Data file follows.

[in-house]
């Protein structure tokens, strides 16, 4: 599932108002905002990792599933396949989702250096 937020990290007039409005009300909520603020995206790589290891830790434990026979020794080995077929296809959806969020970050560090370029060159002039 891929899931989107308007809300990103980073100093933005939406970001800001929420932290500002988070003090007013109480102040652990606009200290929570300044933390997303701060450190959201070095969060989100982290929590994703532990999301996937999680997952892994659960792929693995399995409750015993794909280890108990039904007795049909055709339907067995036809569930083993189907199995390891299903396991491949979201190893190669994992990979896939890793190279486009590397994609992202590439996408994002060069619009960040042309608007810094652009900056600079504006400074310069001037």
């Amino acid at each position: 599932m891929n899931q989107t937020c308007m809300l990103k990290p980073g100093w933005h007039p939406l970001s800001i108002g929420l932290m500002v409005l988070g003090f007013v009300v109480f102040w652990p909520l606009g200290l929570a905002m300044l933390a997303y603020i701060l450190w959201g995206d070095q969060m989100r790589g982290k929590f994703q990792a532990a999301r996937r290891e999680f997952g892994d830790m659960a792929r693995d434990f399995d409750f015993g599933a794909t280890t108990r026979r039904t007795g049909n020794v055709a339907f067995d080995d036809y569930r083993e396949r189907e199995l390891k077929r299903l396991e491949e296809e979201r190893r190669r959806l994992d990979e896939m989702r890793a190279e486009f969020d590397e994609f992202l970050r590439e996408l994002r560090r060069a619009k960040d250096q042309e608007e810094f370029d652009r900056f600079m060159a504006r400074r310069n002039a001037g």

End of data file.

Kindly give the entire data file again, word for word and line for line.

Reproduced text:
[in-house]
């Protein structure tokens, strides 16, 4: 599932108002905002990792599933396949989702250096 937020990290007039409005009300909520603020995206790589290891830790434990026979020794080995077929296809959806969020970050560090370029060159002039 891929899931989107308007809300990103980073100093933005939406970001800001929420932290500002988070003090007013109480102040652990606009200290929570300044933390997303701060450190959201070095969060989100982290929590994703532990999301996937999680997952892994659960792929693995399995409750015993794909280890108990039904007795049909055709339907067995036809569930083993189907199995390891299903396991491949979201190893190669994992990979896939890793190279486009590397994609992202590439996408994002060069619009960040042309608007810094652009900056600079504006400074310069001037």
């Amino acid at each position: 599932m891929n899931q989107t937020c308007m809300l990103k990290p980073g100093w933005h007039p939406l970001s800001i108002g929420l932290m500002v409005l988070g003090f007013v009300v109480f102040w652990p909520l606009g200290l929570a905002m300044l933390a997303y603020i701060l450190w959201g995206d070095q969060m989100r790589g982290k929590f994703q990792a532990a999301r996937r290891e999680f997952g892994d830790m659960a792929r693995d434990f399995d409750f015993g599933a794909t280890t108990r026979r039904t007795g049909n020794v055709a339907f067995d080995d036809y569930r083993e396949r189907e199995l390891k077929r299903l396991e491949e296809e979201r190893r190669r959806l994992d990979e896939m989702r890793a190279e486009f969020d590397e994609f992202l970050r590439e996408l994002r560090r060069a619009k960040d250096q042309e608007e810094f370029d652009r900056f600079m060159a504006r400074r310069n002039a001037g």